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  • Dylan Anderson

How would a Regional Transportation Authority impact Steamboat’s cash-strapped bus system?

Ahead of a regional RTA meeting next week, some Steamboat Council members question if the local network can handle adding more regional riders.



Steamboat Springs City Council members expressed some concern about how a Regional Transportation Authority could impact the city’s own transit system on Tuesday — a system the city is already struggling to fund.


Regional leaders are set to meet next week about the prospects of an RTA and discuss the results of an extensive study from consultant Fehr & Peers laying out what a regional transit system could look like.


But when City Council members got an update on the study ahead of that meeting, some showed concern about how increased regional transit could further tax the city’s local network. An RTA also does next to nothing to ease the city’s transit funding issues, an issue some council members said they should try to solve in parallel with an RTA.


“Why don’t we look at both of them as the same time,” said Council member Bryan Swintek. “I do not think we should wait to handle SST before we do an RTA. But why wouldn’t we take these both at the same time?”


“I support an RTA 100%. I support the passenger rail 100%, but once people get here I’m not okay with being like ‘Oh, we’ll figure it out,’ because we haven’t,” said Council member Amy Dickson. “How are we going to make sure that people are moving around Steamboat efficiently?”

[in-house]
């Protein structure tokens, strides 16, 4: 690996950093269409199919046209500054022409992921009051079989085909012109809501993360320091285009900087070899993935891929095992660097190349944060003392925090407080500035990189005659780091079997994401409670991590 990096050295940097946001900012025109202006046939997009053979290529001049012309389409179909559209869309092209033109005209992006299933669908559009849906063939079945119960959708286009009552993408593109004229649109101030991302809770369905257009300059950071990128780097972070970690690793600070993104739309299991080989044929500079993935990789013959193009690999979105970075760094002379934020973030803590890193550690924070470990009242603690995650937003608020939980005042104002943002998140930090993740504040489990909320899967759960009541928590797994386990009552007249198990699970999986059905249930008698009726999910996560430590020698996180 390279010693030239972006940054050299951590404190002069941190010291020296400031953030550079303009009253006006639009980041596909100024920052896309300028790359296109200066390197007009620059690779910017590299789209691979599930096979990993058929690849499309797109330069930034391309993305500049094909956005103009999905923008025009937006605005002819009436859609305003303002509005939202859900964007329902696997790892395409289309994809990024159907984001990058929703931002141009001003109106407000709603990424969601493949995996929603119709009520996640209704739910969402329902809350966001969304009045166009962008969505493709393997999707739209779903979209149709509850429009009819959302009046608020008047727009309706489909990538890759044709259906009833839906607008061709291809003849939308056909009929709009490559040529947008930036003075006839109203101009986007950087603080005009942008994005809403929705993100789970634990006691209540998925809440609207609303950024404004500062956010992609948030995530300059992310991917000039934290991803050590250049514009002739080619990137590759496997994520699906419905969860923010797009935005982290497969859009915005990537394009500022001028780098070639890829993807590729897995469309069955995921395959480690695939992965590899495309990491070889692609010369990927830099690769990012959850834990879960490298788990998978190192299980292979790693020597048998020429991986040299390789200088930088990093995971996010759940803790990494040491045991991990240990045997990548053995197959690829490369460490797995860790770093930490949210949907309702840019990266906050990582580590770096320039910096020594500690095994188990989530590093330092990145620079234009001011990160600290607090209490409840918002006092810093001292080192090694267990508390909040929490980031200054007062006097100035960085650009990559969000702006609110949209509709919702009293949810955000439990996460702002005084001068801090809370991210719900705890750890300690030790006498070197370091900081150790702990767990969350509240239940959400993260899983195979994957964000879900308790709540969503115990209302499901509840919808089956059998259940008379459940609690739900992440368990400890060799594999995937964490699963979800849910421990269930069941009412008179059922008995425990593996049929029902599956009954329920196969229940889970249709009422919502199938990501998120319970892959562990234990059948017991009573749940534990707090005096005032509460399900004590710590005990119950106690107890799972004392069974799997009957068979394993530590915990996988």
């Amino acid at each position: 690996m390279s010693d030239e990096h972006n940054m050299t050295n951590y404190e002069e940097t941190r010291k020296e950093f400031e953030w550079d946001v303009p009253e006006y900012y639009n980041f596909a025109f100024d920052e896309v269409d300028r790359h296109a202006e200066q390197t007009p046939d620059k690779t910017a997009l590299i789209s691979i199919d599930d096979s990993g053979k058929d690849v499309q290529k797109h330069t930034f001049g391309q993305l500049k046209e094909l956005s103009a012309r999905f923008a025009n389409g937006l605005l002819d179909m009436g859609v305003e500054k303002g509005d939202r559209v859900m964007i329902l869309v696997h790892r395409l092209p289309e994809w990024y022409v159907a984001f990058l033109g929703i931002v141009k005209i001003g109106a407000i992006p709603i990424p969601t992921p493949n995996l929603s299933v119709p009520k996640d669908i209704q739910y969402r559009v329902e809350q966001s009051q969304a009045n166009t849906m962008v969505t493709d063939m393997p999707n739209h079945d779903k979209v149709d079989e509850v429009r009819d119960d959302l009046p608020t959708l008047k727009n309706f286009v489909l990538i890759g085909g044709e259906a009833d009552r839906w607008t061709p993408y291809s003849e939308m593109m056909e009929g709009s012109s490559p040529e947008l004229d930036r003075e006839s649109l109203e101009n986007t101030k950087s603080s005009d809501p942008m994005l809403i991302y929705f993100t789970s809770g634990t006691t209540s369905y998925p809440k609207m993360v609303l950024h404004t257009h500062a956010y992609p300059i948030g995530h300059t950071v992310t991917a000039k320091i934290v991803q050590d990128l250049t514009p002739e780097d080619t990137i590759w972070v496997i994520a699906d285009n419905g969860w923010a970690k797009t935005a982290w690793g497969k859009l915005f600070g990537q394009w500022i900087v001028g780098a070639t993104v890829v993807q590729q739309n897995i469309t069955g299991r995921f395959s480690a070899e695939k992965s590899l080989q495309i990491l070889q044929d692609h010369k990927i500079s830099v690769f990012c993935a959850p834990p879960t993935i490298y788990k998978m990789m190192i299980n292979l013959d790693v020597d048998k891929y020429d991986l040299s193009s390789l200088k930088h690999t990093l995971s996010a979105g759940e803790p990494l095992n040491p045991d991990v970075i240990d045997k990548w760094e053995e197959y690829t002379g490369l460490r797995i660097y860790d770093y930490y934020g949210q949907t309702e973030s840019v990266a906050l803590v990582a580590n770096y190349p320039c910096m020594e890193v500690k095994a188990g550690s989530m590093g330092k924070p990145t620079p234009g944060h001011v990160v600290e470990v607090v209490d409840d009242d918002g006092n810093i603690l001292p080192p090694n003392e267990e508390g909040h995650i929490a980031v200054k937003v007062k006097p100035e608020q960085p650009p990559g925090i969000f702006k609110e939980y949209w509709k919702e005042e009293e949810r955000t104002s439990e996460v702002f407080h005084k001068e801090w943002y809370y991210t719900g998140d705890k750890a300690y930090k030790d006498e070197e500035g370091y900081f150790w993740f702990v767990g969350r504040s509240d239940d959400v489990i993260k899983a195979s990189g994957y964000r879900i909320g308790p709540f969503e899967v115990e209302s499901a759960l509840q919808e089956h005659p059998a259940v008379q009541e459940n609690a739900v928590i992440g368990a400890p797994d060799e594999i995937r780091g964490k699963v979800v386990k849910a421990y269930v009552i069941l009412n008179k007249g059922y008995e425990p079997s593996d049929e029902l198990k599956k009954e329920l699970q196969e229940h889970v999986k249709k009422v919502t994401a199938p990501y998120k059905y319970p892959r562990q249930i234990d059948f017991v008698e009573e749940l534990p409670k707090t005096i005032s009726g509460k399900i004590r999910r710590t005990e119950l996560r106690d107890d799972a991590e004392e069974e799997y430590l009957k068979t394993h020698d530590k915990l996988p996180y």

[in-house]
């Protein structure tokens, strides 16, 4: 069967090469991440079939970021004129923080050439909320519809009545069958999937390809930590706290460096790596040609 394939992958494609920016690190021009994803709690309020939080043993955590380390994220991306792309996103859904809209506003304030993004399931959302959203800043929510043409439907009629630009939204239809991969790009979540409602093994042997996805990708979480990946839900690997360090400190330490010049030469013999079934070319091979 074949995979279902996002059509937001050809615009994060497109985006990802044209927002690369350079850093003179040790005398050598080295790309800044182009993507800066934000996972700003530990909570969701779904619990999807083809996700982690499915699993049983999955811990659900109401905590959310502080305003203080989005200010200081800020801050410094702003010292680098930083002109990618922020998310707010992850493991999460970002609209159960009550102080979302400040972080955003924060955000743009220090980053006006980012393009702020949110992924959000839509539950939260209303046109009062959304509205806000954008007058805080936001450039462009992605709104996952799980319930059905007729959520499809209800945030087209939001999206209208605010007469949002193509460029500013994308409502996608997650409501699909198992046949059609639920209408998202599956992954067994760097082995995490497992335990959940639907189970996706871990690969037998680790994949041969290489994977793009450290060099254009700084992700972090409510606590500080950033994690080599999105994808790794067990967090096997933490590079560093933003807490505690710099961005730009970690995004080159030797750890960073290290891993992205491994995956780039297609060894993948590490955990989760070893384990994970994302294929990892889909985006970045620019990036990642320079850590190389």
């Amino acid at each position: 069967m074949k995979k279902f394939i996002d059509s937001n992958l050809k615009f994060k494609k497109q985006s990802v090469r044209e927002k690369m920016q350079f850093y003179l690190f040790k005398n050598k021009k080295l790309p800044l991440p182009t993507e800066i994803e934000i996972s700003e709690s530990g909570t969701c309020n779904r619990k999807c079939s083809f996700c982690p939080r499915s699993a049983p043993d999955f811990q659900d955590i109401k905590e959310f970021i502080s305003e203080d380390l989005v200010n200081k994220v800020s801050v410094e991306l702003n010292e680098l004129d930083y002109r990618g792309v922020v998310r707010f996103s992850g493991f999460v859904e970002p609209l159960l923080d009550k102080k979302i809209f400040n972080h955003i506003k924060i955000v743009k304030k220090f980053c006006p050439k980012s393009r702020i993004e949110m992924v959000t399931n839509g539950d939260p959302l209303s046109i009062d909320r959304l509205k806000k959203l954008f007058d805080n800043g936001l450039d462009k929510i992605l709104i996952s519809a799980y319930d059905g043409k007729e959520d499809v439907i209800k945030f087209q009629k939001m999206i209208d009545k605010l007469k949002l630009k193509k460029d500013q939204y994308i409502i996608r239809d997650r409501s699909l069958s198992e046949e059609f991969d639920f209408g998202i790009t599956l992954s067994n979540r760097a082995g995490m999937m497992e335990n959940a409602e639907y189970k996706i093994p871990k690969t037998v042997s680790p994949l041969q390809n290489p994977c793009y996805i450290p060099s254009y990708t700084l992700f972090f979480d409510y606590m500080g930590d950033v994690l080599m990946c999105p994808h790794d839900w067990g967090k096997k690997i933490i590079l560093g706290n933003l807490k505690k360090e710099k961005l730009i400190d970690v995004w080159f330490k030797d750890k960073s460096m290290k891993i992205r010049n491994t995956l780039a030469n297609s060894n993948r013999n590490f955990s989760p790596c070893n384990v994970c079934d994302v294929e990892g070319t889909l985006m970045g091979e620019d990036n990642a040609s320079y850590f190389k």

“We need to have a robust SST because if people get here and can’t get around they’re not going to take the bus,” said Council President Gail Garey. “We need to look at these in tandem from a city of Steamboat Springs perspective.”


A majority of council members said they felt the city needed to address its own transit funding issues and that issue it was connected to the RTA. One idea tossed around was having part of a new tax fund the city’s portion of the RTA and part bolster SST funding. Council has often needed to cut transit service amid rising costs in recent years. Maintaining 2023 levels of service for 2024 required a 29% increase in budget for transit, putting it at roughly $6 million.


Trying to diversify the city’s funding mechanisms has become a goal of the new city council, with new members Swintek and Steve Muntean initially bringing it up as part of a conversation to add a second sheet of ice at the Howelsen Ice Arena. Last month, council floated the idea of forming a working group later this year to explore potential funding options.


While this “exploratory discussion” could lead to a ballot question to voters, Swintek said that wouldn’t happen until “2025 at the earliest.” Currently and RTA ballot question is slated for November of this year.

 

Talk of an RTA has been in the works for well over a year and the study discussed Tuesday was funded by the city, Routt County, Craig and Steamboat Resort.